to cross at that point. This citizen is now under the impression they will cross at this bridge and attempt to hold it. They had two pieces of Artillery with them, but it was sent away some days ago. He has not heard of any infantry on this side of the river; thinks Wheeler is over to our front and left. He says they all talked as though they expected us to cross the river and attack Charleston. A small bridge across the creek was burned, but will be repaired before morning. We have two regiments out there to hold the position. The general sent two regiments to make a demonstration at the river, but we have not received any report from them yet.
Lieutenant-Colonel and Assistant Inspector-General.
HEADQUARTERS SEVENTEENTH ARMY CORPS,
January 30, 1865.
Brigadier General M. F. FORCE,
Commanding Third Division:
GENERAL: Major-General Blair directs that you picket well down the road leading to the Salkehatchie River, a short distance beyond your camp. About twenty rebels are lurking round the forks of that road and you may be able to catch some of them in the morning.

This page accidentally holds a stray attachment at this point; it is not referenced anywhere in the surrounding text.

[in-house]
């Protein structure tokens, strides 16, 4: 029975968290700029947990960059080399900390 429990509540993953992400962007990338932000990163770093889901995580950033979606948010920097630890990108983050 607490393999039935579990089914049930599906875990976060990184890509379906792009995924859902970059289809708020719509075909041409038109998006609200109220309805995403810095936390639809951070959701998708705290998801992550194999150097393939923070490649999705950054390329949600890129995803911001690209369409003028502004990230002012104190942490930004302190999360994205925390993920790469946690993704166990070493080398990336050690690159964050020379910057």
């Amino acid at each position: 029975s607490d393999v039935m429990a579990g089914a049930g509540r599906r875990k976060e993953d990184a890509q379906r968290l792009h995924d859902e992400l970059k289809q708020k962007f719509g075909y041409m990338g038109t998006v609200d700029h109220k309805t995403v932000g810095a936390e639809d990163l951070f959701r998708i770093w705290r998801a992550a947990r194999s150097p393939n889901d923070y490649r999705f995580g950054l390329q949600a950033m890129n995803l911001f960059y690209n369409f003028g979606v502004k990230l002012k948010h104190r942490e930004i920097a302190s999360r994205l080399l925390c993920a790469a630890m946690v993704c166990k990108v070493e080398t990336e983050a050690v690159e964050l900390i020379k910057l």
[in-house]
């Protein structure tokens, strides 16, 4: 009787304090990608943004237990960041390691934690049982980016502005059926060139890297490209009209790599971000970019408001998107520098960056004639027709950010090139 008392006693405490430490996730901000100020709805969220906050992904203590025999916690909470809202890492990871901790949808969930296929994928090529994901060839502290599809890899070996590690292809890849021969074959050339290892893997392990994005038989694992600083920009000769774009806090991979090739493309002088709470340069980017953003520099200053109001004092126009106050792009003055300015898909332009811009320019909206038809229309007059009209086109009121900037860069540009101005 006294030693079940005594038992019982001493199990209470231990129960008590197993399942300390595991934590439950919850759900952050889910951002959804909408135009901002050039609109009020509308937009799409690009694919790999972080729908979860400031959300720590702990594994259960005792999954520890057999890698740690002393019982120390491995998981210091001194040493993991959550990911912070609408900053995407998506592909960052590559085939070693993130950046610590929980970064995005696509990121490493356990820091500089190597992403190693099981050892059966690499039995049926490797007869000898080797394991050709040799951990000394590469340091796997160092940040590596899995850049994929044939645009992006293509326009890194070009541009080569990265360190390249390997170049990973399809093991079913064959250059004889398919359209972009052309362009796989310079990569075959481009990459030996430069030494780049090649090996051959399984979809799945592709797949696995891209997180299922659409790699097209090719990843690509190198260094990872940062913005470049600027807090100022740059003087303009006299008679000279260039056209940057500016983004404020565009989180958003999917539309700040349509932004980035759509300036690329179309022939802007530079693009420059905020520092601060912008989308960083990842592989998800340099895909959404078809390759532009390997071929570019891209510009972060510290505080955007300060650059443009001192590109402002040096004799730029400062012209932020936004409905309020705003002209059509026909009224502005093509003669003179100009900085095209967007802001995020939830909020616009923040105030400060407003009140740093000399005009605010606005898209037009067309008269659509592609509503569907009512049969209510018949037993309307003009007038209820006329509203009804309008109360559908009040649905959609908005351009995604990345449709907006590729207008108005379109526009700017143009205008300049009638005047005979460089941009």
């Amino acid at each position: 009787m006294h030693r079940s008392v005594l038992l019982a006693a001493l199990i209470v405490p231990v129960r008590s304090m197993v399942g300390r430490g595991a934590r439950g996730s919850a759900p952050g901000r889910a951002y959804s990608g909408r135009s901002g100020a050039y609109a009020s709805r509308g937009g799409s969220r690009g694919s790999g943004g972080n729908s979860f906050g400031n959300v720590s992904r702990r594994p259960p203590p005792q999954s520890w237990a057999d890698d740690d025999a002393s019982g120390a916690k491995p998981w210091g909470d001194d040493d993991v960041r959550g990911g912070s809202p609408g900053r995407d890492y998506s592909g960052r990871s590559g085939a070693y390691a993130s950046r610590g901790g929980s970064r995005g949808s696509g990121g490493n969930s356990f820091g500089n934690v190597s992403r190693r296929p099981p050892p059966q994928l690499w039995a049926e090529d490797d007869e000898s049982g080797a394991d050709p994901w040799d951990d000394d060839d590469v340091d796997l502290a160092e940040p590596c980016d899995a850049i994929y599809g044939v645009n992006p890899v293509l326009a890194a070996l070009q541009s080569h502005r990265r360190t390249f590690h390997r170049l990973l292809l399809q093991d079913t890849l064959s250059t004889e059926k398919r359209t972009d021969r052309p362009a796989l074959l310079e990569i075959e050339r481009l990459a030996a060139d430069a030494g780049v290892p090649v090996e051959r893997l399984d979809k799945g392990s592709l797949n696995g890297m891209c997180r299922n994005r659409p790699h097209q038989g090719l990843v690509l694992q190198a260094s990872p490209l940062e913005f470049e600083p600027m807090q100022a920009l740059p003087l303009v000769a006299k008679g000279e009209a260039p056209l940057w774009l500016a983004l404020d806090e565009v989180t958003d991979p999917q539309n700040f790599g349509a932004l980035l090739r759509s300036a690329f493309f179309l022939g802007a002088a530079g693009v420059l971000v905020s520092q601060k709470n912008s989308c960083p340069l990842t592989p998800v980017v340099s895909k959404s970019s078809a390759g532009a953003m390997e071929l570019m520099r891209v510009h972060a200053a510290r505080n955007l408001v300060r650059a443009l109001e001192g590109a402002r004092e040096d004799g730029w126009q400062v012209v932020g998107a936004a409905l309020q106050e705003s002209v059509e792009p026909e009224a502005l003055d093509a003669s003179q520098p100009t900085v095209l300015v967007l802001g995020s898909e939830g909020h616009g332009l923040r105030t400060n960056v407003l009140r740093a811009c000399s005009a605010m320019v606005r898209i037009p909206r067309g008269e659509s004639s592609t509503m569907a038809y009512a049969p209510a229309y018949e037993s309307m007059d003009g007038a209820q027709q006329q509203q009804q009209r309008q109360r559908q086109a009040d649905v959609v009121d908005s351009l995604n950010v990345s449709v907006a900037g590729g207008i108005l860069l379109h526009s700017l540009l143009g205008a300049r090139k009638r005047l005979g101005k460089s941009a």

Very respectfully, your obedient servant,
C. CADLE, JR.,
HDQRS. THIRD DIV., 17TH ARMY CORPS, Numbers 23.
In the Field, S. C., January 30, 1865.
* * * * *
III. This command will move forward at --- o'clock to-morrow in the following order: First, First Brigade; second, Battery Fifteenth Ohio; third, Second Brigade; ambulances and trains in usual order.
By order of Brigadier General M. F. Force:
J. C. DOUGLASS,
HDQRS. FOURTH DIV., 17TH ARMY CORPS, Numbers 10.
In the Field, January 30, 1865.
I. During the present campaign all orders regulating the march from Atlanta to Savannah, Ga., will remain in force. Foraging parties will be at once organized by brigade commanders, but greater precaution will be necessary for their safety. They will receive their instructions each morning from brigade commanders, to whom they must report on their return at night with their whole number of men. Rations will be issued in proportion to the amount brought in by the foragers.
II. The idea that the people of South Carolina are any different or any more hostile to our Government than those of any other State is, I have no doubt, by this time dispelled. We find here about the same class of people as in Georgia, and I am sure all good soldiers who have wives, sisters, and mothers at home will leave a fair share of provisions for their maintenance.